AT THE CINEMA [Mar 4th]
The Adjustment Bureau [Main picture]
Eoin Says: Based loosely on the 1954 Phillip K. Dick short story ‘Adjustment Team’, The Adjustment Bureau sees politican David Morris (Matt Damon) fall for ballerina Elise Sellas (Emily Blunt) and get into a relationship during a failed political campaign by Damon. As he soon finds out, something is keeping them apart, going as far as to erase all existence of it happening with the reasoning being that it is not part of the plan for him. Well, obviously, Damon’s not going to stand for that BS so he decides to do something about it, finding his lost lover and finding a solution to this craziness. Some people see the immediate comparison with another based-on-a-book movie series Damon was in, the Bourne series, and whilst that’s easy to see, something about this rings more cerebral than the more explodey friendly formula of that series. From what I’ve seen, it looks interesting enough and Damon has proven himself more and more as a force in Hollywood especially recently in True Grit, and hopefully it turns out good.
Hopefully, in the annals of good and bad movies based on Dick’s work, we get more of a Blade Runner from this then, say, a Paycheck.
The African Queen
Sam Says: There are plenty of interesting new films out this week, but still, that doesn’t mean you should pass up another chance to catch this classic on the big screen. Jack Cardiff’s masterful cinematography, John Houston’s energetic direction and the fiery performances of Katharine Hepburn and an Oscar winning Humphrey Bogart, both clearly enjoying the crackling dialogue that they share, mean that this film is every bit as engaging now as it was when it was first released 60 years ago.
This restored print is showing mainly at BFI Southbank, but it should be touring some arthouse screens over the next month or so, so check your local listings
Client 9: The Rise and Fall of Elliot Spitzer
Sam Says: The latest from Enron: The Smartest Guys in the Room and Taxi to the Dark Side director Alex Gibney continues his long standing engagement with the politics of our time. This time Gibney turns his camera on the former Governor of New York, Elliot Spitzer, who was forced to resign in 2008, after he was revealed as a client of a prostitution ring, and particularly of high priced hooker Ashley Dupre.
Gibney, an effective interviewer on the evidence of his previous films, has secured an extensive interview with Spitzer (though not, it appears, with Dupre) and it should make for fascinating viewing if Gibney can get his subject to really explore why he managed to throw away what seemed a very promising political career.
Mike Says: Could this be the film to disprove the long-held belief that Verbinski is nothing more than a Hollywood hack? From the look of the trailers – which are a perfect blend of Western tropes, surrealist fantasy and broad comedy – it could well be one of the most exciting and original animated movies of the year. Although it’s an original script and not based on any TV show or videogame, Rango reminds me of the Xbox mini-classic Oddworld: Stranger’s Wrath, and if it recreates any of the tone of that dry, off-kilter little actioner then I’m really excited. Johnny Depp seems to be channeling Billy Crystal for his lively voice-work and the animation looks nothing short of stunning (especially that shot of the giant eye). Western fans, keep your eyes on this one… there’s even a reference to Fear And Loathing In Las Vegas!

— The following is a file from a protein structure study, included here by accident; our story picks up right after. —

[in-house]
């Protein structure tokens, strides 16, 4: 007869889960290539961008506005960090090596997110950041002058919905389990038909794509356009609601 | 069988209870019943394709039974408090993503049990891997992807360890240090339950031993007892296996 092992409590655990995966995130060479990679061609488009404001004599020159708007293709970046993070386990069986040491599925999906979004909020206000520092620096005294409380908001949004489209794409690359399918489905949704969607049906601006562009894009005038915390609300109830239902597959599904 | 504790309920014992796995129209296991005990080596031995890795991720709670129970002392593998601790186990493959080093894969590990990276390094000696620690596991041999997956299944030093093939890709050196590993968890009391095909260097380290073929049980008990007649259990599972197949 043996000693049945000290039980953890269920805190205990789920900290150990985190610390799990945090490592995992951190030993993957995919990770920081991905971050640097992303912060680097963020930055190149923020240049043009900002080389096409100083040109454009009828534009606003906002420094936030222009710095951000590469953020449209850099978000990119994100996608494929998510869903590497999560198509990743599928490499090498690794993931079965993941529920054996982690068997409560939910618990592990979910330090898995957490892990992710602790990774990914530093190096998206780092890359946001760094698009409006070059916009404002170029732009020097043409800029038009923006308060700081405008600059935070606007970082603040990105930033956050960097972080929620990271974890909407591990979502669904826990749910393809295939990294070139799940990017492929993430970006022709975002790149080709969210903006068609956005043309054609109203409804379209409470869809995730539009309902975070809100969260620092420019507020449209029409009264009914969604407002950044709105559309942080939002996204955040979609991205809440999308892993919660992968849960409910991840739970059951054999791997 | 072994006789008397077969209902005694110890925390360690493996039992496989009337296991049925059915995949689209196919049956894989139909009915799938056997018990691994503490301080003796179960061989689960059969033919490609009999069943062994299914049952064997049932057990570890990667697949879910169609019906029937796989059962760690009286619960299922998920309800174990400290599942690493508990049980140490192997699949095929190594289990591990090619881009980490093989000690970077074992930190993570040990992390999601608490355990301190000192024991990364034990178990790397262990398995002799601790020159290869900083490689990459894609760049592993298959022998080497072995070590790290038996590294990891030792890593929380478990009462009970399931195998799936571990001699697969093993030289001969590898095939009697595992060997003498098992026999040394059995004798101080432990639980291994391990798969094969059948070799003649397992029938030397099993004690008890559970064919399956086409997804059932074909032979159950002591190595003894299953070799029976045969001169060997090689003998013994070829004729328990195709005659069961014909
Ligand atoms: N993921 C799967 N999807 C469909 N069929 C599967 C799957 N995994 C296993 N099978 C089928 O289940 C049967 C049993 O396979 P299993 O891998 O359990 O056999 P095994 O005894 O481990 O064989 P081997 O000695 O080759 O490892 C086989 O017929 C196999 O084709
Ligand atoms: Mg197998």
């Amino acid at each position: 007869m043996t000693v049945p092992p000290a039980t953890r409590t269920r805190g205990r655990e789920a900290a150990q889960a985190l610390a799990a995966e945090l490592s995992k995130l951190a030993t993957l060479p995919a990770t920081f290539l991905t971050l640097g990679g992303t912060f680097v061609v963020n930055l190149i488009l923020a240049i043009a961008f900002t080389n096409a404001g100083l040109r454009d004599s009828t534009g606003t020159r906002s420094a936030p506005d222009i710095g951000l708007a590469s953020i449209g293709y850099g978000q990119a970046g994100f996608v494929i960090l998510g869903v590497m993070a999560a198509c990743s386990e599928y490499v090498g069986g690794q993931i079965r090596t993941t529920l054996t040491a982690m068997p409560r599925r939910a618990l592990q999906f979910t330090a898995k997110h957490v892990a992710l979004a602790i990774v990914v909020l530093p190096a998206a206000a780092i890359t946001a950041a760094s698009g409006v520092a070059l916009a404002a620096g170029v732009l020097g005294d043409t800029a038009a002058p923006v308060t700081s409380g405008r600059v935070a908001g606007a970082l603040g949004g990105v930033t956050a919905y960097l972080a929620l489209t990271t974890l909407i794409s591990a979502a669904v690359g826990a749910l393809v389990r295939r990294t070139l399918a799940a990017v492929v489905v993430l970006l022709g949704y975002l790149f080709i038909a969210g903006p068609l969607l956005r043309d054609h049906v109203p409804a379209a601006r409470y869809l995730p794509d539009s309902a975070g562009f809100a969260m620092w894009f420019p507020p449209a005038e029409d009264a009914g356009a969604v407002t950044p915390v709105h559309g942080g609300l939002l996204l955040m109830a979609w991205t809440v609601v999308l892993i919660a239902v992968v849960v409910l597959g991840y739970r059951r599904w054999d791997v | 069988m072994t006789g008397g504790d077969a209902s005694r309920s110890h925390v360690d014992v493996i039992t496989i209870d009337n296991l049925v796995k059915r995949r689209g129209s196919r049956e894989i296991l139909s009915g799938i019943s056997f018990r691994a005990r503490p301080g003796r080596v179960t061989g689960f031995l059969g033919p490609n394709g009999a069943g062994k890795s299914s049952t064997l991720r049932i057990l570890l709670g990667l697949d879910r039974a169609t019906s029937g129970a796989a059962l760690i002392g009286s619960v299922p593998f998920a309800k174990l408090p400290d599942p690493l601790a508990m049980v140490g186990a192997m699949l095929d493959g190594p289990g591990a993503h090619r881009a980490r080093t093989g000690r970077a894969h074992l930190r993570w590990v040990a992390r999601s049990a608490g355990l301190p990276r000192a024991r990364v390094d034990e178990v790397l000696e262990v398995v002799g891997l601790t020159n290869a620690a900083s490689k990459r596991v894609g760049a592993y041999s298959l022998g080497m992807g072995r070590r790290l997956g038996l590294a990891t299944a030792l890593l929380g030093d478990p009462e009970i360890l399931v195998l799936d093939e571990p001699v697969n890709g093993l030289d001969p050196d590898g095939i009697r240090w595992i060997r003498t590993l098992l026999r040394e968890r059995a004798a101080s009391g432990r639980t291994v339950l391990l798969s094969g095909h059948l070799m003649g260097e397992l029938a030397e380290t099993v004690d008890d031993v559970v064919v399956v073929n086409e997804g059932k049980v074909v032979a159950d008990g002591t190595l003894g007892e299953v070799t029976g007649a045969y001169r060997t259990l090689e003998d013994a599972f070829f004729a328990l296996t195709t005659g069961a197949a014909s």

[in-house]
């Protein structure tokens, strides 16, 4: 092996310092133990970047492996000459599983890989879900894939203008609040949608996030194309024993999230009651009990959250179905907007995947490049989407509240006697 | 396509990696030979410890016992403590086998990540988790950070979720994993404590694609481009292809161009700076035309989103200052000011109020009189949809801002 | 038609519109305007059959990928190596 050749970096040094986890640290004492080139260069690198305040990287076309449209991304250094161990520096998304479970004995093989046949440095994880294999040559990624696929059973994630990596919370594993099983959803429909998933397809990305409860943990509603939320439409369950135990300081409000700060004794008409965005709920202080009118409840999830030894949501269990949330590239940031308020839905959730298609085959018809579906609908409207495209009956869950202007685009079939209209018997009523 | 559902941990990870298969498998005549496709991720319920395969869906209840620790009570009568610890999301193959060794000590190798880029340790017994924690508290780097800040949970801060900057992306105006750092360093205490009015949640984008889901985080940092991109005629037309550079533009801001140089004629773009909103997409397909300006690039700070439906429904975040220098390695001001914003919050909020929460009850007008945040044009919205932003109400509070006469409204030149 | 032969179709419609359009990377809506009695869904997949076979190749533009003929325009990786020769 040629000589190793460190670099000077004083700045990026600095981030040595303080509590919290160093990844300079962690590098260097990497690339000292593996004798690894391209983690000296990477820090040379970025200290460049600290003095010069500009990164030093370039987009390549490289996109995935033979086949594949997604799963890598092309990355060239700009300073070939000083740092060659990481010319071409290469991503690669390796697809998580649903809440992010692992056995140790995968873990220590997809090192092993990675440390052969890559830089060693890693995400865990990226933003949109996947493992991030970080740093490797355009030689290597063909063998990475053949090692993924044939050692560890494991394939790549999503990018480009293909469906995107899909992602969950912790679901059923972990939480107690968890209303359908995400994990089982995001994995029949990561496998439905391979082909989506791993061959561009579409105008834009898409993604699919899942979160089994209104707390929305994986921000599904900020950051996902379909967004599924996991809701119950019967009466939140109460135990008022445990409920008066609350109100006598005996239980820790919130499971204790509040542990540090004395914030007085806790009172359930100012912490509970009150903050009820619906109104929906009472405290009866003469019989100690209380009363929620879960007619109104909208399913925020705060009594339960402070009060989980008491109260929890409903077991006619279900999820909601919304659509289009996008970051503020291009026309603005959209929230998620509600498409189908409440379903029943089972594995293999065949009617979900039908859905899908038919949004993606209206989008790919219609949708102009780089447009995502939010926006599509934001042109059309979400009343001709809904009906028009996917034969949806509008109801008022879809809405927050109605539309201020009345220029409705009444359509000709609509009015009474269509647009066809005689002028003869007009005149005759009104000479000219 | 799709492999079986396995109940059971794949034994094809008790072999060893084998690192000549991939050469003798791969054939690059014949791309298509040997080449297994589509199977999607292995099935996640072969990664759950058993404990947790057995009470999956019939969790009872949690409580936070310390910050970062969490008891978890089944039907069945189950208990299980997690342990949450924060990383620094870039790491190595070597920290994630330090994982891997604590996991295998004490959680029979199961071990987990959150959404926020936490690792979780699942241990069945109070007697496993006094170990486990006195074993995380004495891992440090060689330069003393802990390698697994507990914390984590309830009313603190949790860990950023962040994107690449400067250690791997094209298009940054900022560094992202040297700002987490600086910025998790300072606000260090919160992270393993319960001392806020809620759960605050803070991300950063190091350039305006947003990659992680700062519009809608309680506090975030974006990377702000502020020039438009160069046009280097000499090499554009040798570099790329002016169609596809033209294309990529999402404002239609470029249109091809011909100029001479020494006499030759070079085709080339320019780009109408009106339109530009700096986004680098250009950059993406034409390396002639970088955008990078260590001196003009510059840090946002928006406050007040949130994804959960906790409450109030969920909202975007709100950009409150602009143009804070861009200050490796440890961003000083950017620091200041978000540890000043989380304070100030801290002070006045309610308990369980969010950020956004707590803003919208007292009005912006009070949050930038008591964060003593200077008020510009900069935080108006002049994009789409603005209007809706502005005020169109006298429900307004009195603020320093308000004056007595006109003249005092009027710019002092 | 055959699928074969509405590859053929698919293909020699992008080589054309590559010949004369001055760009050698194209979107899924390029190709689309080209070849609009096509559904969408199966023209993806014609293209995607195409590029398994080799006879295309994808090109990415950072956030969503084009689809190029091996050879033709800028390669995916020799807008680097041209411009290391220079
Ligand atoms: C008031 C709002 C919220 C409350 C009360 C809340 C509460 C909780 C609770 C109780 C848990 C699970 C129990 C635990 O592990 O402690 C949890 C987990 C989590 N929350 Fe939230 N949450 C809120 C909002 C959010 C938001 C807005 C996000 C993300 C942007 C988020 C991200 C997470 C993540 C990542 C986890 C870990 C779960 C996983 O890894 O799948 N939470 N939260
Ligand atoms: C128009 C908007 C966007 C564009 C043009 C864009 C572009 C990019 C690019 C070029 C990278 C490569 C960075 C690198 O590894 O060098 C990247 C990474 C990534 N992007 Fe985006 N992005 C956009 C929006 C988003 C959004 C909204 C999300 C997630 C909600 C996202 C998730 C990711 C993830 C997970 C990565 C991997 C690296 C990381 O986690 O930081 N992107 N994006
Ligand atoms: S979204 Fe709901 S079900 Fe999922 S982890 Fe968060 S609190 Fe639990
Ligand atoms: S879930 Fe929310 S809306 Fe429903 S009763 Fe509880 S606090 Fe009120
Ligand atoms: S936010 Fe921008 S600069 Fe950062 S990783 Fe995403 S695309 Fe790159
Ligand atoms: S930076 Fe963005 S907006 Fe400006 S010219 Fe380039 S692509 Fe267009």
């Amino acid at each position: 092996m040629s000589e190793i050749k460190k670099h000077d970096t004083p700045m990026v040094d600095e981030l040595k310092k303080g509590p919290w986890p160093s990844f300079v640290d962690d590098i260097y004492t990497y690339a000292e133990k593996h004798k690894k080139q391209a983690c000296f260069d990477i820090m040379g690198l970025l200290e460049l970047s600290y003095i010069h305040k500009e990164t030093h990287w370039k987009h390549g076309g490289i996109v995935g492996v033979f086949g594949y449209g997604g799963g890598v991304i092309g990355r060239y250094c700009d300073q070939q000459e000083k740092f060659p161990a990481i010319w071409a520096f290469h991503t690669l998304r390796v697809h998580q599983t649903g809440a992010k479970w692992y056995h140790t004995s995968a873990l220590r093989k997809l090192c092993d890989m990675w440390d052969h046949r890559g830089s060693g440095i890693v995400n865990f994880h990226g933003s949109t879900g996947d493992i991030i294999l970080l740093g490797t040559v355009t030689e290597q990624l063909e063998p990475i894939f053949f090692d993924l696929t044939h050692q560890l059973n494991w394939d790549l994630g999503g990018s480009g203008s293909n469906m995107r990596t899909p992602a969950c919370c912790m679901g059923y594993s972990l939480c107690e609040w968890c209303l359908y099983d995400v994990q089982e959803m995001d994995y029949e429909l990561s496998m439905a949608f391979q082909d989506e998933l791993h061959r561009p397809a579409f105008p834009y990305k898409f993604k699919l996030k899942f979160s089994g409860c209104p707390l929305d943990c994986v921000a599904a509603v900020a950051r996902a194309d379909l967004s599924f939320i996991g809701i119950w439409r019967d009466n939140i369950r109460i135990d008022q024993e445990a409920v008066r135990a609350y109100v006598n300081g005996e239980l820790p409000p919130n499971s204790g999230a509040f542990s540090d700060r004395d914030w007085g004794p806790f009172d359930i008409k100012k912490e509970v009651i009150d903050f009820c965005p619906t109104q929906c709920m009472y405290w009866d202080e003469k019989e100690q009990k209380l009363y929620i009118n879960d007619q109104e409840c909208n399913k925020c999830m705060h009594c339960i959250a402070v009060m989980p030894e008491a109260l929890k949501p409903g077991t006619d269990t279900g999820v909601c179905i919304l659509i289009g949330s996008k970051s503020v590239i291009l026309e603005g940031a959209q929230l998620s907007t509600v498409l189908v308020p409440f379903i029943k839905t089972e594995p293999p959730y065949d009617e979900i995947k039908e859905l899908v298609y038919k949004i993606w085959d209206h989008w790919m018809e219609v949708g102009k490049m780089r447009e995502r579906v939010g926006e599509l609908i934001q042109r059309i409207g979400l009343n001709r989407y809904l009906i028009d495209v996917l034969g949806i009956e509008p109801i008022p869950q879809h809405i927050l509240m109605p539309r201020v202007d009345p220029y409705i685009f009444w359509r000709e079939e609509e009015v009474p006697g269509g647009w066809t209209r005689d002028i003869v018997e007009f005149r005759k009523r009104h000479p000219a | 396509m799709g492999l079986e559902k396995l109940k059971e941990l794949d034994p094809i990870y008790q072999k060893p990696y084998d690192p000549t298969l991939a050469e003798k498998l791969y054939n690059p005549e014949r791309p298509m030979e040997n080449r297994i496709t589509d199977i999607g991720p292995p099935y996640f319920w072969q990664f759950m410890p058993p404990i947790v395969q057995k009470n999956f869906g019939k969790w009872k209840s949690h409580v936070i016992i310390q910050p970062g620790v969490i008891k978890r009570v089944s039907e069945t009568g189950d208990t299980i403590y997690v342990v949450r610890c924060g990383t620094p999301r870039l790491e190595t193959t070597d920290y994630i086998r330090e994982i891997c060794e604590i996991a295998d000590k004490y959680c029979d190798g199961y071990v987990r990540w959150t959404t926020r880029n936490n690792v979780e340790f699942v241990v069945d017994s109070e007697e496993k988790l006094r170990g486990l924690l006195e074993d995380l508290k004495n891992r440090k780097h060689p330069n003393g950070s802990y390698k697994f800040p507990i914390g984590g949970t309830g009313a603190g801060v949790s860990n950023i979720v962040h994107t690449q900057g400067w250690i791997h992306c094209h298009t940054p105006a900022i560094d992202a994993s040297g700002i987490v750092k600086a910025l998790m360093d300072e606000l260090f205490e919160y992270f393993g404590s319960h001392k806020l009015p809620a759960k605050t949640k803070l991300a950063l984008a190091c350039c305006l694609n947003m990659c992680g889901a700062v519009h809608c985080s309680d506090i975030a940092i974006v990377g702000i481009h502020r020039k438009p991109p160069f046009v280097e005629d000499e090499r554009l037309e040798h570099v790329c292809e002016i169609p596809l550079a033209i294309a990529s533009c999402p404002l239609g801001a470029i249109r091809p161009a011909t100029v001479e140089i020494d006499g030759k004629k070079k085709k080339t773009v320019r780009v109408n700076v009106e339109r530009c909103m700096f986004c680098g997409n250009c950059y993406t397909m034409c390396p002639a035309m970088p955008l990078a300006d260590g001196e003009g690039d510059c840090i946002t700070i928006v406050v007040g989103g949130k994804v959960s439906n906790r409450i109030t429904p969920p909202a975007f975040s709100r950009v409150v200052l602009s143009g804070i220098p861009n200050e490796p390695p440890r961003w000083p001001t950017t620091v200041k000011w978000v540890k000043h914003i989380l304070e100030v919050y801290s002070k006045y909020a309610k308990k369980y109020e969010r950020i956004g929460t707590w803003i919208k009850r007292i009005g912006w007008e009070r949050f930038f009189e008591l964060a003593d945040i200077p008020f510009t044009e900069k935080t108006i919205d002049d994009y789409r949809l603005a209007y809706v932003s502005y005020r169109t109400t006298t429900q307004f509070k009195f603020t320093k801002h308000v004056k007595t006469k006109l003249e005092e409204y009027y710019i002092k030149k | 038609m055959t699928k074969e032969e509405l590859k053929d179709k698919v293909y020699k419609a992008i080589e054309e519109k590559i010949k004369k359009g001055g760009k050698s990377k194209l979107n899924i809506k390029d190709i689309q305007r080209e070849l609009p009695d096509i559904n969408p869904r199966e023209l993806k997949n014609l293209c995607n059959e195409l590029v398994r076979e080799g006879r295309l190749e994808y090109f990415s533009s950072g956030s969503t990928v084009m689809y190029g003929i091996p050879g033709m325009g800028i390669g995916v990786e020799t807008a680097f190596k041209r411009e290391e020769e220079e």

Mike Says: Probably the most polarizing American filmmaker working today (Harmony Korine would qualify if more than five people saw his movies), Julie Taymor has upset Shakespeare fans once before with her revisionist fantasy Titus, a theatrical revenge epic which mixed historical and contemporary settings/ideas to create one nightmarishly violent vision. Her 2002 biopic Frida is a sensuous dream of pain and rapture channeled into art and her controversial 2007 musical Across The Universe is richly intoxicating, visually spectacular and one of the most underrated films of the last decade. The Tempest played in Venice last year and divided the room, and its critical reception thus far bodes well for her fans. With a top-notch cast (Helen Mirren, Chris Cooper, Alfred Molina, Djimon Hounsou), this version looks like it has kept the original dialogue and seems to be another visually inventive treat. It’s probably highly flawed, but I’m still salivating with anticipation.
ON DVD / BLU RAY [Mar 7th]
Mike Says: I know very little of this dark UK drama/thriller except that IMDB describes it as “A love story set in the world of obsessive birdwatchers.’ A young couple who met on a suicide website break up and just as the guy, Nikko (Harry Treadaway) begins to recover the girl, Stevie (Emma Booth) arrives back on the scene, and starts to wreak havoc as their dangerously sexual relationship picks up where it left off… it sounds decidedly odd and cultish, and the trailer makes it seem completely off-base and quite funny. Treadaway, a hugely talented rising star, has tackled dark material before with the terrifying, violent thriller series Cape Wrath, the definition of cult television which is sure to attract a Twin Peaks style audience in the next decade. There were a couple of odd little British movies last year, including Nick Whitfield’s Skeletons. This one looks meaner and more brooding – frankly, it could be a belter.